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United States Department of Agriculture

Agricultural Research Service

Research Project: SNOW AND HYDROLOGIC PROCESSES IN THE INTERMOUNTAIN WEST

Location: Northwest Watershed Management Research

Title: Long-term soil water trends across a 1000 m elevation gradient

Authors
item Seyfried, Mark
item Marks, Daniel
item Chandler, David -

Submitted to: Vadose Zone Journal
Publication Type: Peer Reviewed Journal
Publication Acceptance Date: July 21, 2011
Publication Date: November 4, 2011
Citation: Seyfried, M.S., Marks, D.G., Chandler, D.G. 2011. Long-term soil water trends across a 1000 m elevation gradient. Vadose Zone Journal. 10:1275-1285.

Interpretive Summary: Considerable research on global climate change has indicated that global temperatures are warming. Local measurements we have made at the Reynolds Creek Experimental Watershed in southwestern Idaho over the past 45 years show that temperatures are rising at all elevations. Some of the concern about global warming involves the predicted reduction in plant growth in many areas do to draught stress brought on by a warmer climate. More specifically, the concern is that, in many area, soils will be drier longer because evaporation will be greater with warmer temperatures. This is reasonable, but there are many complications in soil-plant –atmosphere relations that make predictions uncertain. We evaluated trends in soil water content over a 30 year period to see if a general drying trend could be detected. Precipitation during that time period did not change. We found that no trend of soils either being drier or wetter over time. This was true at four different sites where the annual precipitation ranged from less than 250 mm/yr (<10 in) to about 800 mm/yr (>32 in). We think that the reason no change was detected is that, in this climate the combination of cold winters and dry summers means that the raised temperatures affect plant growth for only a very short period during the spring. At that time the climate is highly variable and soil drying is sensitive to soil moisture from the winter, the amount of spring rain and cloudiness, in addition to air temperature. This study show that the impacts of climate change on vegetation cannot be directly determined by climate data.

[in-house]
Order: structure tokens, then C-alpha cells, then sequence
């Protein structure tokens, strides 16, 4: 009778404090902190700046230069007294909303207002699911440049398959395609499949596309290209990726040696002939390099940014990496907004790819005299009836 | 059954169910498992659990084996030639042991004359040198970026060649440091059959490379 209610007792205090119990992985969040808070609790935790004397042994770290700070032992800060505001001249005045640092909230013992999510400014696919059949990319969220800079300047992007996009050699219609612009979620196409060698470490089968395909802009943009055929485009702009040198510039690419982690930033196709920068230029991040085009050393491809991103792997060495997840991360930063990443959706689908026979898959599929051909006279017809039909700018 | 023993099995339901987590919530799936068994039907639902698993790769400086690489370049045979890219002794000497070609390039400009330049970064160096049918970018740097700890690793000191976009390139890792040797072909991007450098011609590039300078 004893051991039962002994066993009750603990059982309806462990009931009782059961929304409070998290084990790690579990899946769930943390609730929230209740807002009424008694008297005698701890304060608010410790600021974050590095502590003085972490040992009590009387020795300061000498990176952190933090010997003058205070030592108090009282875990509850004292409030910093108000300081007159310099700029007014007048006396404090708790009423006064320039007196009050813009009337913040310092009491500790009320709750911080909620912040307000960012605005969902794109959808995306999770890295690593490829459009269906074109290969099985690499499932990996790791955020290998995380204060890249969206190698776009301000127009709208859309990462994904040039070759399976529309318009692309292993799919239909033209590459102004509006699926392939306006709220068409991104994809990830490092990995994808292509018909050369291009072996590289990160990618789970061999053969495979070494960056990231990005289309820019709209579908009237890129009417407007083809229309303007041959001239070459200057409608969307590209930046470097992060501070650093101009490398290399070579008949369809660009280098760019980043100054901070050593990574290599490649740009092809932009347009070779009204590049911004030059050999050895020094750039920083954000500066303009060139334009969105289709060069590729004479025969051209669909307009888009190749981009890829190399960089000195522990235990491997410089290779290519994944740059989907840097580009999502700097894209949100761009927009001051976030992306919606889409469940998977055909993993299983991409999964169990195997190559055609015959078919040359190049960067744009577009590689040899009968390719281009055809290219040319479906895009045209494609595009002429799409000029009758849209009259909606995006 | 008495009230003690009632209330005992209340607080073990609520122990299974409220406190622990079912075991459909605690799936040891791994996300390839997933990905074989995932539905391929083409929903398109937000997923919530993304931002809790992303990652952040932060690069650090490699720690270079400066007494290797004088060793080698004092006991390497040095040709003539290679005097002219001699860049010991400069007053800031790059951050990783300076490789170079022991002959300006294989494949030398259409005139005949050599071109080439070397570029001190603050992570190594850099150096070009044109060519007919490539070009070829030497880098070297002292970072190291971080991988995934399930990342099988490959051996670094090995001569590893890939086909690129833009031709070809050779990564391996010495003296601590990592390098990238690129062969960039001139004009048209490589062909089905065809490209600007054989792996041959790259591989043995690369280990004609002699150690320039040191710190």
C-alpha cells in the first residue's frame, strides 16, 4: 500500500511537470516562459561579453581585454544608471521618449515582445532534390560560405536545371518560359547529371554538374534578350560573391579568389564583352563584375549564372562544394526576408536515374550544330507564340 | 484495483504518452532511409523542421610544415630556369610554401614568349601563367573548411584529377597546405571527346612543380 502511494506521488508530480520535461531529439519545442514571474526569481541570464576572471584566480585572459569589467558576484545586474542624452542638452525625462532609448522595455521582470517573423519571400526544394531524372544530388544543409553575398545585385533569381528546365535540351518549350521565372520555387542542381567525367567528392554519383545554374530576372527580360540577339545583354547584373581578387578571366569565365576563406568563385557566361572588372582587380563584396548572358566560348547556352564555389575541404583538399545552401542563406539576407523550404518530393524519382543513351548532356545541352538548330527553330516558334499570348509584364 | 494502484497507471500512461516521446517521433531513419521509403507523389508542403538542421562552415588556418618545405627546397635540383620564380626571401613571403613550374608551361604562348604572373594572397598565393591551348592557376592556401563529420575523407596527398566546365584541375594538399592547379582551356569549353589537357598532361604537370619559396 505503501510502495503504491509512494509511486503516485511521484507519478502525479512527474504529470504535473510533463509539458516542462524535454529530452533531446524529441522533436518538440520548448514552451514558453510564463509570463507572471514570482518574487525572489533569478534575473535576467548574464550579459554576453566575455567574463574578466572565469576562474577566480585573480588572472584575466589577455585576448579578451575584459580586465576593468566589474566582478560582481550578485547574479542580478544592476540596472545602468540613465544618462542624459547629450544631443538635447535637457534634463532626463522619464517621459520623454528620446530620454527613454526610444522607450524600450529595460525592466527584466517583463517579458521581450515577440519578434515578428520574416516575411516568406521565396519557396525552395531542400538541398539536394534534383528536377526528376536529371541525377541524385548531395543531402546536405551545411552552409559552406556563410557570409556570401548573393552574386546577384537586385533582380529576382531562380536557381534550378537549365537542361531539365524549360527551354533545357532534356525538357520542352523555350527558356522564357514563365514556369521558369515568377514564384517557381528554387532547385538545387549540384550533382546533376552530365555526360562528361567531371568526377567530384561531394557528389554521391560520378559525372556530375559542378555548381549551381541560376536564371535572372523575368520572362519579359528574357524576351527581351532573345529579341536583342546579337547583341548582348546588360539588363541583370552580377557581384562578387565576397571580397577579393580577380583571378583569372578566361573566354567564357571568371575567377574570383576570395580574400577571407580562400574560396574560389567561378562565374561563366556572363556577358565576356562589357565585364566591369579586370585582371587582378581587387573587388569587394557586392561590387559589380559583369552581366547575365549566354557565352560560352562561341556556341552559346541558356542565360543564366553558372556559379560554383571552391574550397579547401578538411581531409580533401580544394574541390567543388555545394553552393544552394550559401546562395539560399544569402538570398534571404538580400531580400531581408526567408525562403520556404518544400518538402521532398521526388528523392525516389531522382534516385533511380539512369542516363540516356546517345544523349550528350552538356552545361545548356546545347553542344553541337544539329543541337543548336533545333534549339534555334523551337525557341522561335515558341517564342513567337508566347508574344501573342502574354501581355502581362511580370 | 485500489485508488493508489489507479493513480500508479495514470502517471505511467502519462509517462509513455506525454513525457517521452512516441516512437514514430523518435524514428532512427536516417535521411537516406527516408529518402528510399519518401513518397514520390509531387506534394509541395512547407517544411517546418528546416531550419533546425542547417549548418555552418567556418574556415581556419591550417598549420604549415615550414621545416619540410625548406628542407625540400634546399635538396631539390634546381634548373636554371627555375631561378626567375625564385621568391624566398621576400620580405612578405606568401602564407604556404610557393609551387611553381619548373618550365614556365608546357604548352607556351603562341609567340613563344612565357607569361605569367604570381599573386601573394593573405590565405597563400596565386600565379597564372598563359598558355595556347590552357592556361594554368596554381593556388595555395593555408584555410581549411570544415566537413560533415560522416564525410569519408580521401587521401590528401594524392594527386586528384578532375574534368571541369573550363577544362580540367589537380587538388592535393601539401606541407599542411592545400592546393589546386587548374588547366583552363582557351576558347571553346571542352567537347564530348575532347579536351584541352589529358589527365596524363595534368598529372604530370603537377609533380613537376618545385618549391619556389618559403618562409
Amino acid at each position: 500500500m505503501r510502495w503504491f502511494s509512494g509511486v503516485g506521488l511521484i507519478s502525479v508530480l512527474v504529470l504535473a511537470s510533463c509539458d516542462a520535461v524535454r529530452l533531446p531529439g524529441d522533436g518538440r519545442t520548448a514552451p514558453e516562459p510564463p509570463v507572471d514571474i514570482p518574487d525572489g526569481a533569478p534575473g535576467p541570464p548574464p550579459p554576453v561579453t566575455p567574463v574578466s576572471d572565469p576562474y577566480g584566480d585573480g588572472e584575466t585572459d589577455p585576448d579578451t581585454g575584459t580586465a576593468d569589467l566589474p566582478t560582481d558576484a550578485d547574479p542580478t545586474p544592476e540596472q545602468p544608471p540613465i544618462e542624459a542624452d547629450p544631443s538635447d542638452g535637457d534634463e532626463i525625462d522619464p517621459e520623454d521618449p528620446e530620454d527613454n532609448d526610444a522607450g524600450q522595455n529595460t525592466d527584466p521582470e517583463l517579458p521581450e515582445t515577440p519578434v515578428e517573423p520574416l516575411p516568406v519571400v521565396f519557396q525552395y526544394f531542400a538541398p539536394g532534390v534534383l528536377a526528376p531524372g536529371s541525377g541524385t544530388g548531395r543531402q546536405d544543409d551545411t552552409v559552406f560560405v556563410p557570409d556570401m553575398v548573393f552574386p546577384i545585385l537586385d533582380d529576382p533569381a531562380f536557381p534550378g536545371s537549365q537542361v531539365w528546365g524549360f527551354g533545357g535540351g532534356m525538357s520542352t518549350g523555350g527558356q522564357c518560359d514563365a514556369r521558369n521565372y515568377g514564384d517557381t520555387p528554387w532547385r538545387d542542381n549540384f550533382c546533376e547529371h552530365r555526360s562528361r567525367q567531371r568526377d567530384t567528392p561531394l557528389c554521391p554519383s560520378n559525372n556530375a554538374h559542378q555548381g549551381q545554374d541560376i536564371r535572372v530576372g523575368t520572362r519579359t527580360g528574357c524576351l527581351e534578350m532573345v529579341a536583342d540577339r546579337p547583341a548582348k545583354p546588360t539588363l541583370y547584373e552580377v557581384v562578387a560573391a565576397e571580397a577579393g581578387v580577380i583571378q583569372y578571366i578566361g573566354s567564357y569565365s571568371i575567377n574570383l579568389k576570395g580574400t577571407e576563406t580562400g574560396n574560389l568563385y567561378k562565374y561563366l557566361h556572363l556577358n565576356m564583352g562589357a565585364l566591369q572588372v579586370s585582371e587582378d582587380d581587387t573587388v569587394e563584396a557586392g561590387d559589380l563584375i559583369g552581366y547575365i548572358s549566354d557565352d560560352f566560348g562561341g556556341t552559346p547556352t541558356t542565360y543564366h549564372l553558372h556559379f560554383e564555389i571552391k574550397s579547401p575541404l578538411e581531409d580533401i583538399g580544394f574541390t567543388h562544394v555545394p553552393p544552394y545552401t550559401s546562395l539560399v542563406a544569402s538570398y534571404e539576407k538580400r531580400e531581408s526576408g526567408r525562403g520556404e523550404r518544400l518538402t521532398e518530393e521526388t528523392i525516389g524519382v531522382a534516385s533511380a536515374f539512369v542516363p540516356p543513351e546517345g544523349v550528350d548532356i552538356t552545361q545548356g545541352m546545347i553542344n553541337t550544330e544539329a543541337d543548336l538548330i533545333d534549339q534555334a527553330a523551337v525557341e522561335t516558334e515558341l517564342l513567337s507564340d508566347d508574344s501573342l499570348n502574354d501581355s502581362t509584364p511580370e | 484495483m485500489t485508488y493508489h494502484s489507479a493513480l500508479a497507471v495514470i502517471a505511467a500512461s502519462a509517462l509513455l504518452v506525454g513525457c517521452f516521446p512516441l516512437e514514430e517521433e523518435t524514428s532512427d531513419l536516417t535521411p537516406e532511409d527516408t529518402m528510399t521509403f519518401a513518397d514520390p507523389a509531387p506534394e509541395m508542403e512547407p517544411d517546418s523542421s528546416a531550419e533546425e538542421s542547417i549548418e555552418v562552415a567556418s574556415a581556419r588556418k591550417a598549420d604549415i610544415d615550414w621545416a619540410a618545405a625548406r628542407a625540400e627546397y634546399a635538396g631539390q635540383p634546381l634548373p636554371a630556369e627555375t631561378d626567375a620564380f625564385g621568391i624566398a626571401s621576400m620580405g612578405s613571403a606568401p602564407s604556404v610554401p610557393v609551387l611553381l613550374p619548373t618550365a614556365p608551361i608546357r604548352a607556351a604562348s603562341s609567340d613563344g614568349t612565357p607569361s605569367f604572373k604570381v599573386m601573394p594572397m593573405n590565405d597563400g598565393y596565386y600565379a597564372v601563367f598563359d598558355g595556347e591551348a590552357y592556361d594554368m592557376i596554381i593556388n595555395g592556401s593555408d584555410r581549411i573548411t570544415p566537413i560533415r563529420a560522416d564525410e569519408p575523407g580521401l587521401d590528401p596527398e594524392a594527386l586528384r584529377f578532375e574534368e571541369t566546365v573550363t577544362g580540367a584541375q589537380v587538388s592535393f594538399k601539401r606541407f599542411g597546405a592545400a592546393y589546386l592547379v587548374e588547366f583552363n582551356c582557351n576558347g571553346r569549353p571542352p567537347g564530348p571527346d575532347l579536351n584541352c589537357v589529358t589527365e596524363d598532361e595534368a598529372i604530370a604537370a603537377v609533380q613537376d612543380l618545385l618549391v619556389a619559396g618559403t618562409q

Technical Abstract: There is a general consensus among climate models that the direct influence of increasing temperature on evaporative demand will result in drier soils, reduced water supply and more frequent drought conditions. The data available to evaluate long term soil water trends that may result from climate change are sparse. We examine soil water data collected over a 32 year period at four sites covering a 1000 m elevation gradient in a semiarid watershed. Meteorological data from these sites have previously confirmed a significant, increasing temperature trend with no significant precipitation trend during the period of record. There are, however, well documented climatic trends with elevation that may influence vegetative response to a warming climate. We evaluated the soil water data to: (i) determine any significant temporal trends and (ii) compare soil water among sites to evaluate spatial trends. No significant temporal trends were observed at any of the sites. There were, however, strong spatial trends with elevation and season. Two linked explanations for the lack of temporal trends emerge from the data. First, these semiarid systems are relatively insensitive to the effects of temperature increase because transpiration is limited by low leaf area, soil water content and solar radiation for all but four to five weeks per year. Second, the large degree of inter-annual variability of soil water during those critical weeks tends to obscure any subtle temporal trends in soil water dynamics that may be present.

Last Modified: 9/1/2014
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